Australia appeal against Cooper ban
July 26, 2010
Quade Cooper was cited for a dangerous tackle © Getty Images
Australia has appealed against the two-week ban handed to fly-half Quade Cooper for a dangerous tackle during his side's Tri-Nations victory against South Africa.
Cooper is set to miss Australia's back-to-back Bledisloe Cup Tests against New Zealand in Melbourne next Saturday and in Christchurch the following week after he was cited for a tackle on Morne Steyn during the 30-13 win over the Springboks.
Springbok centre Jaque Fourie received a four-week ban for a similar tackle in the same match but will miss just one Tri-Nations Test.
"SANZAR today received an appeal lodged by the Australian Rugby Union (ARU) on Cooper's behalf," read a statement issued by the tournament organisers.
"Details of when the appeal will be heard will be advised tomorrow."
New Zealand-born Cooper appeared before SANZAR's Bruce Squire QC of New Zealand in Brisbane on Sunday. Squire found Cooper guilty of a breach of Law 10.4 (j). He compared the offence to that of Springbok wing Jean de Villiers in last week's Tri-Nations match against the All Blacks, for which the South African was suspended for two weeks.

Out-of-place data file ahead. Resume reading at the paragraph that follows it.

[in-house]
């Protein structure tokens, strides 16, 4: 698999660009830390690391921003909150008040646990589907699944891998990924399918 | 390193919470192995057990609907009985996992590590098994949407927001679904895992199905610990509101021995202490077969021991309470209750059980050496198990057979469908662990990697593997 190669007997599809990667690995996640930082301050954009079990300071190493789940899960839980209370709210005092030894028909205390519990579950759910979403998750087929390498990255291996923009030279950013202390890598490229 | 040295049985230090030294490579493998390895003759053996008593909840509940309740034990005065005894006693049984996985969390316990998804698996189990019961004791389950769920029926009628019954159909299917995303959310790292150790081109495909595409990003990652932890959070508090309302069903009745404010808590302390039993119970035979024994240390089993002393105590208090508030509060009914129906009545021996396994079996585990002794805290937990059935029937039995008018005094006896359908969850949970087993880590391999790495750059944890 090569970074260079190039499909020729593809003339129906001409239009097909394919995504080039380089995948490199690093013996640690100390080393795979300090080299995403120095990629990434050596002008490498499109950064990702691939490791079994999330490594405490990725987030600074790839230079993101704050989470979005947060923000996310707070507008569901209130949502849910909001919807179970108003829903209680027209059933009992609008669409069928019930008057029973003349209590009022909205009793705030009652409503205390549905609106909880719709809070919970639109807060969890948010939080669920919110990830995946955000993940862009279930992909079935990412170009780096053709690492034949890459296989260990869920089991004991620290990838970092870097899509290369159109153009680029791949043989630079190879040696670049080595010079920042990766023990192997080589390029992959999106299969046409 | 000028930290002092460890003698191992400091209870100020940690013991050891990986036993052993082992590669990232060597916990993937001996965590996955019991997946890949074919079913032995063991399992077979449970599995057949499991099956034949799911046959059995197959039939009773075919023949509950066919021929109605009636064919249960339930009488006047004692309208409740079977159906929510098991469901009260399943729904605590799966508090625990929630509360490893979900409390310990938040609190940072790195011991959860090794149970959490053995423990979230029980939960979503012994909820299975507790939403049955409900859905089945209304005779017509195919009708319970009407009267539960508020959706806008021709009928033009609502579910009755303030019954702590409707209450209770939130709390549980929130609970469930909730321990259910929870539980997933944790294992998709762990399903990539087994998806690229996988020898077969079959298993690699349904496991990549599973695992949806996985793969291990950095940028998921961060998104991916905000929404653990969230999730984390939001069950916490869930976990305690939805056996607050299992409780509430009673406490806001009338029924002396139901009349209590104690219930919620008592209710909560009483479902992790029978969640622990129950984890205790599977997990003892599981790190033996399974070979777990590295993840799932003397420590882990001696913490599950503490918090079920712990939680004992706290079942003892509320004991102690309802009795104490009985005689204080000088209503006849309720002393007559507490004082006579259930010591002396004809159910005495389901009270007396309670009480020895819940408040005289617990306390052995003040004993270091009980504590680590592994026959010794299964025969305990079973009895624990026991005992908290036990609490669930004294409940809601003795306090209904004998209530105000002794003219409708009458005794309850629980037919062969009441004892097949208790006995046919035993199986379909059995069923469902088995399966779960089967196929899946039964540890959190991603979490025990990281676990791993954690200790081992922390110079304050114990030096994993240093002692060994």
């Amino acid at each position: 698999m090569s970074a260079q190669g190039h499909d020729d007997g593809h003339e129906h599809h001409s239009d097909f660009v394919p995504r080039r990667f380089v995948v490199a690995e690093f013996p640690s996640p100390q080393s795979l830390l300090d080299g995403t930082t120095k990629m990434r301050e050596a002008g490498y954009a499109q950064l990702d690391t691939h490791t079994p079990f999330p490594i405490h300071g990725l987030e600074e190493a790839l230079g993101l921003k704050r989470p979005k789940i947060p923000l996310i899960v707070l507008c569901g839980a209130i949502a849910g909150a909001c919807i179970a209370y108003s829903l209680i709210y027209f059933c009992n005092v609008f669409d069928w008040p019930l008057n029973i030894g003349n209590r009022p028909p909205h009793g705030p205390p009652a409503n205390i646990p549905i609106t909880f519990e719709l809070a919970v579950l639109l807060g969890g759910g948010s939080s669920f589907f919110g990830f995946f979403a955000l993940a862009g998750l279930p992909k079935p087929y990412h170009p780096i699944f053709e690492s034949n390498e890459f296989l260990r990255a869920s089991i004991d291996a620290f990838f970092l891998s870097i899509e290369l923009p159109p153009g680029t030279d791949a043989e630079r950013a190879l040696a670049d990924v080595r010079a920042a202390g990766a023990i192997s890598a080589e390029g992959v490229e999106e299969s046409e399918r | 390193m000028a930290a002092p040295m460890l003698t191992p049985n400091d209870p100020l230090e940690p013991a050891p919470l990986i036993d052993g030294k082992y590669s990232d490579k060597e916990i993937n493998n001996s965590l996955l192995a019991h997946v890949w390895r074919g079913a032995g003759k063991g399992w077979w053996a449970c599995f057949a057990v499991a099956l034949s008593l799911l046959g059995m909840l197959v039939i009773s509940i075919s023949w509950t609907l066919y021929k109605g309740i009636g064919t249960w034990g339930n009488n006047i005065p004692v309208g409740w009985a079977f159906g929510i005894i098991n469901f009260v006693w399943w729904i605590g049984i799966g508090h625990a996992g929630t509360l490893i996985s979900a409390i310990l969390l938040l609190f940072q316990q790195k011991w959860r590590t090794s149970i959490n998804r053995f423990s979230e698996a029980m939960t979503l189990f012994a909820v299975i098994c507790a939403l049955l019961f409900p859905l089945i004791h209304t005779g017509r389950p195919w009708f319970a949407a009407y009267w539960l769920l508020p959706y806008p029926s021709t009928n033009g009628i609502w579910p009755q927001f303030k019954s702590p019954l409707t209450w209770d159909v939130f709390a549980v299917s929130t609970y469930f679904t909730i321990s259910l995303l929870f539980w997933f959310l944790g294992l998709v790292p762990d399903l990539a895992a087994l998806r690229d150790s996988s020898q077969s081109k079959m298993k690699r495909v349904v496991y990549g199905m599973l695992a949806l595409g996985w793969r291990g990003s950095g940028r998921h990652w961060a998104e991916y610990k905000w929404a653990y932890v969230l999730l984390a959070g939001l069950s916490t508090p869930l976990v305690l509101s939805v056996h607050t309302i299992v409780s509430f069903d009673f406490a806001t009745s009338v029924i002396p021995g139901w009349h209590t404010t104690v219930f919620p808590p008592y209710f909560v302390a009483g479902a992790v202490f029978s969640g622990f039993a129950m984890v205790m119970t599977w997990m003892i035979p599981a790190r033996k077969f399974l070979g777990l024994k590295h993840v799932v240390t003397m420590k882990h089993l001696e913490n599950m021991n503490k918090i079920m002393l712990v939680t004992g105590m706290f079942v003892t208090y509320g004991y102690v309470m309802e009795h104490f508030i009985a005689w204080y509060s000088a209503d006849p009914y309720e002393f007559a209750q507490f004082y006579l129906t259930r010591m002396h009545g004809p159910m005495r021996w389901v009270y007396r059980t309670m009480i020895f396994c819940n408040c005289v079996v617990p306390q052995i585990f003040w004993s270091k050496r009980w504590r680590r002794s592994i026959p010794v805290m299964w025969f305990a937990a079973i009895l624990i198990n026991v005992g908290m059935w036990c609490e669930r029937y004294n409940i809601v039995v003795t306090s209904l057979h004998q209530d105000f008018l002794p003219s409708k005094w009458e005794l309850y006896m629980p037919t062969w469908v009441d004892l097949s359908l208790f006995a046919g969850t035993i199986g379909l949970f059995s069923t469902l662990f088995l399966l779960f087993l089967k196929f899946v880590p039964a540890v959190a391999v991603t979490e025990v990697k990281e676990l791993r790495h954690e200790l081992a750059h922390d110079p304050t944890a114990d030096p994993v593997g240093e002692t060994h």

"This is consistent application in terms of like penalties for like offences," said Squire. The suspension ends on August 8 but Wallabies coach Robbie Deans revealed he would consider an appeal.
"Obviously Quade's disappointed, we're disappointed but we're in the process now of contemplating where to from here," Deans told reporters. "It obviously means that we're posed with a different challenge I guess, but it will still be a significant challenge that we'll bring to Melbourne."
Concussion, relegation and the mother of all surprises - it's the Monday Maul.
Huw Richards assesses where Wales are after a mixed Six Nations, with front row seats still very much available for the World Cup
John Mitchell lapped up the action on 'Sensational Saturday' - but warns not to expect a repeat come Rugby World Cup time later this year
Craig Dowd warns England, Ireland and Wales they should play to their strengths rather than those of the All Blacks and the Wallabies